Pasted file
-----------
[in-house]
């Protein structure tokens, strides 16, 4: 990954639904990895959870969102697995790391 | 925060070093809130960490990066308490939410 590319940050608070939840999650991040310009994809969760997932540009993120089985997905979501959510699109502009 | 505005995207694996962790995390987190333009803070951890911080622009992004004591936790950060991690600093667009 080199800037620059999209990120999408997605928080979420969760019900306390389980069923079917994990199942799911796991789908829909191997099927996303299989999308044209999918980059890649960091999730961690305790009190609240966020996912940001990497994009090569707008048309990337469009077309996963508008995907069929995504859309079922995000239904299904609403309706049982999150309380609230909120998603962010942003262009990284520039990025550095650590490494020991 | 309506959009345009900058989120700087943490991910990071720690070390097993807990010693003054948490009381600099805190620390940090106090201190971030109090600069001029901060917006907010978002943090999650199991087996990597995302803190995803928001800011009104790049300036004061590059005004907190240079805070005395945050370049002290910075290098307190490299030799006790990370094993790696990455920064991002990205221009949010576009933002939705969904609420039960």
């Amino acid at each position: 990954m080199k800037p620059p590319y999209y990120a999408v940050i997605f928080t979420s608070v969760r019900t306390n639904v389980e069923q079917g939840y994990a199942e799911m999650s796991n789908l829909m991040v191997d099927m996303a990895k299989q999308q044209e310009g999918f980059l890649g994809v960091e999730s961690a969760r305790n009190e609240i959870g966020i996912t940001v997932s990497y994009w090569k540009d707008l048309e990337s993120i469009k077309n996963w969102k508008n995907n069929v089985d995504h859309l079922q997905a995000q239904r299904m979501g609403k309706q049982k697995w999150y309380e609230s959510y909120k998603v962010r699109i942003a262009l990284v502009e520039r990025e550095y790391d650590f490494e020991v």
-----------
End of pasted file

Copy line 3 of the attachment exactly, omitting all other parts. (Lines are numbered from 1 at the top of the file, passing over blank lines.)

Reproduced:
């Amino acid at each position: 990954m080199k800037p620059p590319y999209y990120a999408v940050i997605f928080t979420s608070v969760r019900t306390n639904v389980e069923q079917g939840y994990a199942e799911m999650s796991n789908l829909m991040v191997d099927m996303a990895k299989q999308q044209e310009g999918f980059l890649g994809v960091e999730s961690a969760r305790n009190e609240i959870g966020i996912t940001v997932s990497y994009w090569k540009d707008l048309e990337s993120i469009k077309n996963w969102k508008n995907n069929v089985d995504h859309l079922q997905a995000q239904r299904m979501g609403k309706q049982k697995w999150y309380e609230s959510y909120k998603v962010r699109i942003a262009l990284v502009e520039r990025e550095y790391d650590f490494e020991v």